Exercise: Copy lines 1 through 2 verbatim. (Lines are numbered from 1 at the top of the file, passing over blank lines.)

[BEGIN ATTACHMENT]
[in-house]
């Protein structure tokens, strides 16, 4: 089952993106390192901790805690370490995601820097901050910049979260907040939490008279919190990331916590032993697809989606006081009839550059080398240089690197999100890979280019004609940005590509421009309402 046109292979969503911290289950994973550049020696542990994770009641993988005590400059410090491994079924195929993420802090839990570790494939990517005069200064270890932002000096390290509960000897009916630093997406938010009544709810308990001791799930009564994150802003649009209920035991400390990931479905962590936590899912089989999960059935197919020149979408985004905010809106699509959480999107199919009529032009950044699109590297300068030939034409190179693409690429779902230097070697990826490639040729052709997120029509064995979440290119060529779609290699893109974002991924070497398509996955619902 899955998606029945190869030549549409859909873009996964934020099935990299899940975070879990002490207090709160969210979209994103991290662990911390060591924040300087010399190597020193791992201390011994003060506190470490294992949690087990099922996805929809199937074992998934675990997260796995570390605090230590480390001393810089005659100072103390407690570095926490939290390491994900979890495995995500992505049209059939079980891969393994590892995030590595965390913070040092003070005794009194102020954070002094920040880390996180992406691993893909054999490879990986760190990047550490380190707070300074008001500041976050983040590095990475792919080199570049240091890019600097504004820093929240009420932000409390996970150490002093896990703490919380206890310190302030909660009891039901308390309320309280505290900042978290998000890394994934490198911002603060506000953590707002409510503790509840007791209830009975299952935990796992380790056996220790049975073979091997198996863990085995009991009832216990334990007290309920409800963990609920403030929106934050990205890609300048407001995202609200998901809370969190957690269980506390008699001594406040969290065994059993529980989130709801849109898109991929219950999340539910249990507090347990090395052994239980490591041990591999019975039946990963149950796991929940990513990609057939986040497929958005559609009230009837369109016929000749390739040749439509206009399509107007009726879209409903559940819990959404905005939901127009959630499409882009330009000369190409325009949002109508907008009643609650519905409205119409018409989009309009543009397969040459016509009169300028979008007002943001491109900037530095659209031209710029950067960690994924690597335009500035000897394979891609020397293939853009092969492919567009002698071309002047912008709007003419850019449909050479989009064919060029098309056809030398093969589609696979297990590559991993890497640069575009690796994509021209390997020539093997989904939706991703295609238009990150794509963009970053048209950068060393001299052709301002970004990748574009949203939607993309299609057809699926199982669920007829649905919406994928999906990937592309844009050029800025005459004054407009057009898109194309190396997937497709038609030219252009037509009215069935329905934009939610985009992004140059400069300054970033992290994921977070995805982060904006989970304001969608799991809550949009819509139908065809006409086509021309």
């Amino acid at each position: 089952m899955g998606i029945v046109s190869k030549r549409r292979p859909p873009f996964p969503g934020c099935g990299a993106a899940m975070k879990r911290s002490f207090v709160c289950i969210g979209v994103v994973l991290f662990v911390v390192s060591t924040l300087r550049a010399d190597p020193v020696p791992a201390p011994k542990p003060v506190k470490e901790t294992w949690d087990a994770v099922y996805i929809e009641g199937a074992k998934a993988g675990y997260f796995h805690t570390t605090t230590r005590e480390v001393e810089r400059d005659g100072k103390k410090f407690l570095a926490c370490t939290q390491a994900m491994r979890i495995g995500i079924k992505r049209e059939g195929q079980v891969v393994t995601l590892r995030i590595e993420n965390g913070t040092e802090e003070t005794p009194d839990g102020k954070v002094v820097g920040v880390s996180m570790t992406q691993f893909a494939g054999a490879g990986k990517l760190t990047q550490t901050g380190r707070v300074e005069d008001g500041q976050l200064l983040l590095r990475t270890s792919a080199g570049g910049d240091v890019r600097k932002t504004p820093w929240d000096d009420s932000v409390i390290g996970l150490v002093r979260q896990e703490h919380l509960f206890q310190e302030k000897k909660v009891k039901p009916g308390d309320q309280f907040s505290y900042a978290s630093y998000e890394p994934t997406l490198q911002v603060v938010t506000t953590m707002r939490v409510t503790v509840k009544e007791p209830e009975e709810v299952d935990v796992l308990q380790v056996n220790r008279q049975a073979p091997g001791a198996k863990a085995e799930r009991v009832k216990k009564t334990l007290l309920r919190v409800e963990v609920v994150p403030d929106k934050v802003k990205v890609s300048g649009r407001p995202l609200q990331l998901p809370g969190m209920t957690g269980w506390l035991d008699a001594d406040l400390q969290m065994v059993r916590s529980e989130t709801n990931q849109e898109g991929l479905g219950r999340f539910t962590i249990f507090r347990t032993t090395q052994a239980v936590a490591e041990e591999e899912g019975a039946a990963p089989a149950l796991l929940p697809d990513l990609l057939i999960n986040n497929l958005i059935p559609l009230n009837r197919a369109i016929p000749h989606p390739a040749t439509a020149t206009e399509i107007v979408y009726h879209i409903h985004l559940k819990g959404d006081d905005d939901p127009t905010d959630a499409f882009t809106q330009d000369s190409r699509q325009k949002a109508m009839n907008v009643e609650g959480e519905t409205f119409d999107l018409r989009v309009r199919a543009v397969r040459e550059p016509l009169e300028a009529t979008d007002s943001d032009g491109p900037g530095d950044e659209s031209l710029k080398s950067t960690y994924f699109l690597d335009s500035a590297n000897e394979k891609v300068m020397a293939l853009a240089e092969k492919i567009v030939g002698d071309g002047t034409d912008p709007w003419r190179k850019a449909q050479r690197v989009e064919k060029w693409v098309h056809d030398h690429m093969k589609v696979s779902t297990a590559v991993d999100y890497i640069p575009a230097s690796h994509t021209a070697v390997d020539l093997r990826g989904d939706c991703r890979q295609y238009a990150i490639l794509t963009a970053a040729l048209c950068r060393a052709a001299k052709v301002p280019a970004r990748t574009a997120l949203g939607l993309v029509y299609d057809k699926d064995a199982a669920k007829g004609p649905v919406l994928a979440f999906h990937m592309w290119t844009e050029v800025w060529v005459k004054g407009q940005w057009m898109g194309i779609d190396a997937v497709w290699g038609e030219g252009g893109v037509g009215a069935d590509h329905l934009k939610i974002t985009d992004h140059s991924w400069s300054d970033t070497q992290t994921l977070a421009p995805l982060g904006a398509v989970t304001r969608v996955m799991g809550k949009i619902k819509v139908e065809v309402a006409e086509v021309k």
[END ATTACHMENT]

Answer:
[in-house]
């Protein structure tokens, strides 16, 4: 089952993106390192901790805690370490995601820097901050910049979260907040939490008279919190990331916590032993697809989606006081009839550059080398240089690197999100890979280019004609940005590509421009309402 046109292979969503911290289950994973550049020696542990994770009641993988005590400059410090491994079924195929993420802090839990570790494939990517005069200064270890932002000096390290509960000897009916630093997406938010009544709810308990001791799930009564994150802003649009209920035991400390990931479905962590936590899912089989999960059935197919020149979408985004905010809106699509959480999107199919009529032009950044699109590297300068030939034409190179693409690429779902230097070697990826490639040729052709997120029509064995979440290119060529779609290699893109974002991924070497398509996955619902 899955998606029945190869030549549409859909873009996964934020099935990299899940975070879990002490207090709160969210979209994103991290662990911390060591924040300087010399190597020193791992201390011994003060506190470490294992949690087990099922996805929809199937074992998934675990997260796995570390605090230590480390001393810089005659100072103390407690570095926490939290390491994900979890495995995500992505049209059939079980891969393994590892995030590595965390913070040092003070005794009194102020954070002094920040880390996180992406691993893909054999490879990986760190990047550490380190707070300074008001500041976050983040590095990475792919080199570049240091890019600097504004820093929240009420932000409390996970150490002093896990703490919380206890310190302030909660009891039901308390309320309280505290900042978290998000890394994934490198911002603060506000953590707002409510503790509840007791209830009975299952935990796992380790056996220790049975073979091997198996863990085995009991009832216990334990007290309920409800963990609920403030929106934050990205890609300048407001995202609200998901809370969190957690269980506390008699001594406040969290065994059993529980989130709801849109898109991929219950999340539910249990507090347990090395052994239980490591041990591999019975039946990963149950796991929940990513990609057939986040497929958005559609009230009837369109016929000749390739040749439509206009399509107007009726879209409903559940819990959404905005939901127009959630499409882009330009000369190409325009949002109508907008009643609650519905409205119409018409989009309009543009397969040459016509009169300028979008007002943001491109900037530095659209031209710029950067960690994924690597335009500035000897394979891609020397293939853009092969492919567009002698071309002047912008709007003419850019449909050479989009064919060029098309056809030398093969589609696979297990590559991993890497640069575009690796994509021209390997020539093997989904939706991703295609238009990150794509963009970053048209950068060393001299052709301002970004990748574009949203939607993309299609057809699926199982669920007829649905919406994928999906990937592309844009050029800025005459004054407009057009898109194309190396997937497709038609030219252009037509009215069935329905934009939610985009992004140059400069300054970033992290994921977070995805982060904006989970304001969608799991809550949009819509139908065809006409086509021309």